Professor Chen has served as consultant and advisor in various levels of Taiwan government and industrial research organizations. From 1990 for 14 years, he served as co-chairman and chairman of the technical evaluation committee of the industrial technology research grants program of Ministry of Economic Affairs, which is recognized as one of the most successful programs in advancing industrial technologies in Taiwan. From July 2006 for 4 years, he was a science and technology advisor of the Executive Yuan of Taiwan. Starting in January 2011, he is the Program Director of the National Program for Intelligent Electronics of the National Science Council, aiming at developing advanced and innovative industrial technologies for bio-medical, green, automotive, and ICT electronics.
Professor Chen's early research work was on software engineering. He pioneered the design of computer networks and parallel systems in early 1980s. His current research interests include high-speed communication networks and wireless Internet. He has received numerous awards for his achievements in computer networking and parallel processing, including Technical Achievement Award and Taylor L. Booth Education Award of the IEEE Computer Society. Professor Chen was the Founding General Chair of the IEEE International Conference on Parallel and Distributed Systems. He is an IEEE Fellow and a Fellow of the RoC Society for Management of Technology.
Keynote III ─ Providing Robustness in Data and Event Services in Cyber Physical Systems (Presentation Slides)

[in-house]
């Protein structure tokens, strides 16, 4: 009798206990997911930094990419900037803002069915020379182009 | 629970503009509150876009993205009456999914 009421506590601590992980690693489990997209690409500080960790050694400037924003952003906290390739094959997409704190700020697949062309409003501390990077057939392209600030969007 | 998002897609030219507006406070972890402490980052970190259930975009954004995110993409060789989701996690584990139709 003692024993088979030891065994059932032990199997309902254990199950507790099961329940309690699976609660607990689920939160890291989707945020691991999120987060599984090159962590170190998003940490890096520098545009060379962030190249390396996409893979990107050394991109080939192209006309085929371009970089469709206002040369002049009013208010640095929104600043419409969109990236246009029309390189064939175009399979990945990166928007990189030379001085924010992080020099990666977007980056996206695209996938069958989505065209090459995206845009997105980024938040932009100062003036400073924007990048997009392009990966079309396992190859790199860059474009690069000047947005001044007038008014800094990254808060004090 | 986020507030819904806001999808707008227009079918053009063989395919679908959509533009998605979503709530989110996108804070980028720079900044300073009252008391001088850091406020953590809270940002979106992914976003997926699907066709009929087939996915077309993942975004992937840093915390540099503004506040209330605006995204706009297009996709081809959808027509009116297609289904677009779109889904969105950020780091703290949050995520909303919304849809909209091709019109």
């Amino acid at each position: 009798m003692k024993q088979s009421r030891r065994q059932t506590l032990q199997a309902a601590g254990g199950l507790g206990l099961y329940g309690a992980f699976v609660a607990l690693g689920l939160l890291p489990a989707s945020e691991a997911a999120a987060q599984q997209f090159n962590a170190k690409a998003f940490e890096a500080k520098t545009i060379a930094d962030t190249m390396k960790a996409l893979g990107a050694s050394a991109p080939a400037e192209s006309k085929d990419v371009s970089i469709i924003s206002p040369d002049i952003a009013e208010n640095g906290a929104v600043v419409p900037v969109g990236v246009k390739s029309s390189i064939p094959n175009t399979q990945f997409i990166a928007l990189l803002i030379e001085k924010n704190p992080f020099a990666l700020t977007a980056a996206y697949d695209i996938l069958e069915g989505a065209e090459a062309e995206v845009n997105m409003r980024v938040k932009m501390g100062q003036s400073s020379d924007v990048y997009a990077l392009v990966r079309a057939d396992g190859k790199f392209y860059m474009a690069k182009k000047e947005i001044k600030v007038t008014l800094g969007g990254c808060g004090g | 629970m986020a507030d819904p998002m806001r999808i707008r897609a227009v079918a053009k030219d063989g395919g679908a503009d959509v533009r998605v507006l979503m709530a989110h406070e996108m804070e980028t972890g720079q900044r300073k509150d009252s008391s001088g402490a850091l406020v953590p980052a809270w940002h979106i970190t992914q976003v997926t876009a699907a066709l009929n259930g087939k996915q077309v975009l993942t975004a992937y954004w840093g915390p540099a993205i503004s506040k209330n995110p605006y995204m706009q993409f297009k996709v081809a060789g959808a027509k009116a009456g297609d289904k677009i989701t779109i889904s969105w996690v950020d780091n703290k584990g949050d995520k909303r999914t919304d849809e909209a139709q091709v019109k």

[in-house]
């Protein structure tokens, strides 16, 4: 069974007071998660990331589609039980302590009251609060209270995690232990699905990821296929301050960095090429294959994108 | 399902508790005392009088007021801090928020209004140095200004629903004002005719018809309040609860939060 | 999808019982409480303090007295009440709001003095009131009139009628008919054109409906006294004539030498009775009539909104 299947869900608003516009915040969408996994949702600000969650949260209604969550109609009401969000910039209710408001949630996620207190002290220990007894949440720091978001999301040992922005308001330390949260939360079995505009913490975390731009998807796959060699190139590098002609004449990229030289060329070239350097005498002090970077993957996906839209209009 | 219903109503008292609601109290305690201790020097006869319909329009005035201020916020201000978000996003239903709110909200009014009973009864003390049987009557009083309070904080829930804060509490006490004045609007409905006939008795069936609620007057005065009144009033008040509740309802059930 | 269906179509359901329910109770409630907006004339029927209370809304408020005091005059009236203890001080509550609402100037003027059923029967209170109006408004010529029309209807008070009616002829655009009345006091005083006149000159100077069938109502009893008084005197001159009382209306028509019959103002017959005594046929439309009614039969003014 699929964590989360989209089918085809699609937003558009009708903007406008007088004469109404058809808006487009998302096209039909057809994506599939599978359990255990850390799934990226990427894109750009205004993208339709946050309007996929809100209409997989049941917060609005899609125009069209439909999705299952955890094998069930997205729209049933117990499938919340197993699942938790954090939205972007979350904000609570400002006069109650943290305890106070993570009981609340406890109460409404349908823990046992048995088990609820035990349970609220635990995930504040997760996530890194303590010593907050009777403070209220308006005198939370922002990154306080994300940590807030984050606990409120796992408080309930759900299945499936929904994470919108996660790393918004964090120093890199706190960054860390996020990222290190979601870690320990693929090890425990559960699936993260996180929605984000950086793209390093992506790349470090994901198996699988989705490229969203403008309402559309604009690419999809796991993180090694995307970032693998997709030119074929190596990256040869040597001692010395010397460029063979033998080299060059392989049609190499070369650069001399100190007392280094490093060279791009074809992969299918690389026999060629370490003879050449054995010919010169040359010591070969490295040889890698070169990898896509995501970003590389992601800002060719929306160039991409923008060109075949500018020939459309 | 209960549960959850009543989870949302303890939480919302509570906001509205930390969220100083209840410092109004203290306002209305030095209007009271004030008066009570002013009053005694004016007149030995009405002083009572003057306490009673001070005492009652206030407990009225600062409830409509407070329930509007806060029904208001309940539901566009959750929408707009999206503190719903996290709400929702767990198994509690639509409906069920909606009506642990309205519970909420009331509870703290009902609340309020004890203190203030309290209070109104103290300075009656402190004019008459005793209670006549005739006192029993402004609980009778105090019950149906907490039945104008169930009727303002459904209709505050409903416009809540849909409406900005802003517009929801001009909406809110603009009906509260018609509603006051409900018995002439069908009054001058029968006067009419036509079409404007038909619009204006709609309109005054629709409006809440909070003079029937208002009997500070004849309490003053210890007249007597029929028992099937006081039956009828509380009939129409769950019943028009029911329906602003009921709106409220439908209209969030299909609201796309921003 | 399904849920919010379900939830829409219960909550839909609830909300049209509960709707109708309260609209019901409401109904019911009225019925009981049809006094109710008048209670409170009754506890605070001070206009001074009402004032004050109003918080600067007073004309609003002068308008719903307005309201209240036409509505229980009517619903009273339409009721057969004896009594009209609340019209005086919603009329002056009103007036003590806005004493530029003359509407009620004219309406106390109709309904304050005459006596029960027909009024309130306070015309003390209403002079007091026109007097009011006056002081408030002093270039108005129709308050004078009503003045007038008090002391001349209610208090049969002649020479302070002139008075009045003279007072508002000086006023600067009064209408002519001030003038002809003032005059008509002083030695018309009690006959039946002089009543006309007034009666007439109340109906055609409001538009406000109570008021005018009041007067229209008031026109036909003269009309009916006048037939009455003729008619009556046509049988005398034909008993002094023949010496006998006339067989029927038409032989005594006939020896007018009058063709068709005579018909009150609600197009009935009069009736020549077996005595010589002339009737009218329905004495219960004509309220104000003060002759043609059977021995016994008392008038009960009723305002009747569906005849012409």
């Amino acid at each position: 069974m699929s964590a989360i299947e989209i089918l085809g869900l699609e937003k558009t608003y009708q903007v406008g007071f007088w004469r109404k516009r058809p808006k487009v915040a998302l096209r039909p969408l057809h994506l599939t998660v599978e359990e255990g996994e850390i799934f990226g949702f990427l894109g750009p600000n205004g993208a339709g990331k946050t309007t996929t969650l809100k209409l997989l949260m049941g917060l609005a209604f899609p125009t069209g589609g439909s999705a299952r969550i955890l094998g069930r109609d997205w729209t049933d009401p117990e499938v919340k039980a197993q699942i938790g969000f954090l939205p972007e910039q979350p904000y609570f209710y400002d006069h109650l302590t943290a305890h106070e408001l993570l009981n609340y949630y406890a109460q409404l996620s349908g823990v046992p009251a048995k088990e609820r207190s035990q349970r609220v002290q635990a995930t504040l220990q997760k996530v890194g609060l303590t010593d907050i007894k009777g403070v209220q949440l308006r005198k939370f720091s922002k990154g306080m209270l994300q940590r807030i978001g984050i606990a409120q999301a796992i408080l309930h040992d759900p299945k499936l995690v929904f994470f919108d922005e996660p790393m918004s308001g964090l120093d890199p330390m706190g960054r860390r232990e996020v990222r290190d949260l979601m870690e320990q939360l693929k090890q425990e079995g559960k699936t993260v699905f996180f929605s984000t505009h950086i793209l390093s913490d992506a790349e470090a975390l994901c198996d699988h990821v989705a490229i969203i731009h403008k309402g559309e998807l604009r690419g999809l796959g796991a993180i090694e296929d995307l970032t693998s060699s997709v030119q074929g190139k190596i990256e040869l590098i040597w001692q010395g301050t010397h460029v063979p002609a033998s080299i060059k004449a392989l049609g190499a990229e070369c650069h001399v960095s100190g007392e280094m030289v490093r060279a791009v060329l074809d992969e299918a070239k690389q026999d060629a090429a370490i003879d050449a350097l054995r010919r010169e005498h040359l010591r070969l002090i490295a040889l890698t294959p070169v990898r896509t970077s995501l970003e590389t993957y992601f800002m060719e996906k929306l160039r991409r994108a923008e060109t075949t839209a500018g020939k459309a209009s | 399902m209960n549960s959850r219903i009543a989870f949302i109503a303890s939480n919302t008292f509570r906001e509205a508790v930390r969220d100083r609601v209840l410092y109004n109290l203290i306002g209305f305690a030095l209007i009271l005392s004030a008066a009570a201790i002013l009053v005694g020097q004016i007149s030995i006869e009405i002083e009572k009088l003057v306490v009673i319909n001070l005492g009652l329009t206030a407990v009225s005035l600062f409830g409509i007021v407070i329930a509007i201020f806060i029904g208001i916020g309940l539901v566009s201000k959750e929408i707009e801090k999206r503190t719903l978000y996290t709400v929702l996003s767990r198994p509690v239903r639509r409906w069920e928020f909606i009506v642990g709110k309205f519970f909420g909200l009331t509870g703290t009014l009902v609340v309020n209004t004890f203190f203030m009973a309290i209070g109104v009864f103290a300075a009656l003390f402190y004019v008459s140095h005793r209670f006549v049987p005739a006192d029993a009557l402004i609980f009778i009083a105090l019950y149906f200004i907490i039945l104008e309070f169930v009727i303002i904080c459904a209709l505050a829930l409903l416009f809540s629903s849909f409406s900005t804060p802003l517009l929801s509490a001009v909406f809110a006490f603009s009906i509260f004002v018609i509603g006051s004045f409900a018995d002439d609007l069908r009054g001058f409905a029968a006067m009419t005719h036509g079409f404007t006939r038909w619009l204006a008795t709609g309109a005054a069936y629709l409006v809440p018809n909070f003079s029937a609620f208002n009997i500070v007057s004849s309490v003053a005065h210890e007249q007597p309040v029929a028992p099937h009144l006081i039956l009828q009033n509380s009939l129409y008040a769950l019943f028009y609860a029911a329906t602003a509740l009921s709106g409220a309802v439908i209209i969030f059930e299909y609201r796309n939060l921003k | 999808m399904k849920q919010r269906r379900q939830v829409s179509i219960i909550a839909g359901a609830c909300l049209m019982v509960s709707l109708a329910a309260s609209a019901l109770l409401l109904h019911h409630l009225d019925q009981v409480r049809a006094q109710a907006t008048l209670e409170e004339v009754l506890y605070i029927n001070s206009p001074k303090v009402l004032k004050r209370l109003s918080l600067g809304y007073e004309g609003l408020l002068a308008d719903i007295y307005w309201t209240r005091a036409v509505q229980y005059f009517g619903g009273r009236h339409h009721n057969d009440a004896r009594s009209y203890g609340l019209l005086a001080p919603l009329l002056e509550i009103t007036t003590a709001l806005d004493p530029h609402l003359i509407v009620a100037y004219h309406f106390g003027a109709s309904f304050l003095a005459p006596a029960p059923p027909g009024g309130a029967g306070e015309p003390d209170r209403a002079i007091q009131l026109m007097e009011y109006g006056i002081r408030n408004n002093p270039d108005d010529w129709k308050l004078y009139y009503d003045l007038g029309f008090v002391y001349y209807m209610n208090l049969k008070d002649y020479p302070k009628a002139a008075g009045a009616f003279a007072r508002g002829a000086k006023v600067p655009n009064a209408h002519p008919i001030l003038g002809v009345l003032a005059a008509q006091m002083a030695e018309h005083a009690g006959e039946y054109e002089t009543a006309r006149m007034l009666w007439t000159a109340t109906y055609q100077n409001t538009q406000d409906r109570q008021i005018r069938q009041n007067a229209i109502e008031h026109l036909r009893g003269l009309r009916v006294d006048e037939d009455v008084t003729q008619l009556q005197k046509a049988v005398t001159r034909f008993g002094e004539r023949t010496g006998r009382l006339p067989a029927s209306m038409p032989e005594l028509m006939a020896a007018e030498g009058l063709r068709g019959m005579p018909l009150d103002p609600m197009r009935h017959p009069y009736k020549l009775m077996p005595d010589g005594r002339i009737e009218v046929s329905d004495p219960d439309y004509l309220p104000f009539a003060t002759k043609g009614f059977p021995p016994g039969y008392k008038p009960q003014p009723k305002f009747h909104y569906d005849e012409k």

Prof. Sang Hyuk Son
Professor, Department of Computer Science, University of Virginia
With continuing miniaturization and increased wireless connectivity, the computing systems are becoming deeply embedded into everyday life and interact with processes and events of the physical world. This cyber-physical interaction has the potential to transform how humans interact with and control the physical world. Systems featuring a tight combination of, and coordination between, the system’s computational and physical elements are broadly called cyber physical systems (CPS). Examples of CPS include medical devices and systems, aerospace systems, transportation systems, smart grids, robotic systems, and smart spaces. Advances in key technologies are changing how these types of systems operate. For instance, the level of uncertainty in which these systems operate is increasing, creating the need for greater robustness. Pervasive wireless access is pushing these systems to unprecedented dynamic and non-deterministic situations. There is a critical demand for CPS to be adaptive to provide robustness to meet the requirements, especially in handling the sensor data and in-network event detection. In this talk, we will illustrate few examples of CPS, and discuss some of the research challenges in providing robustness in data and event services in CPS.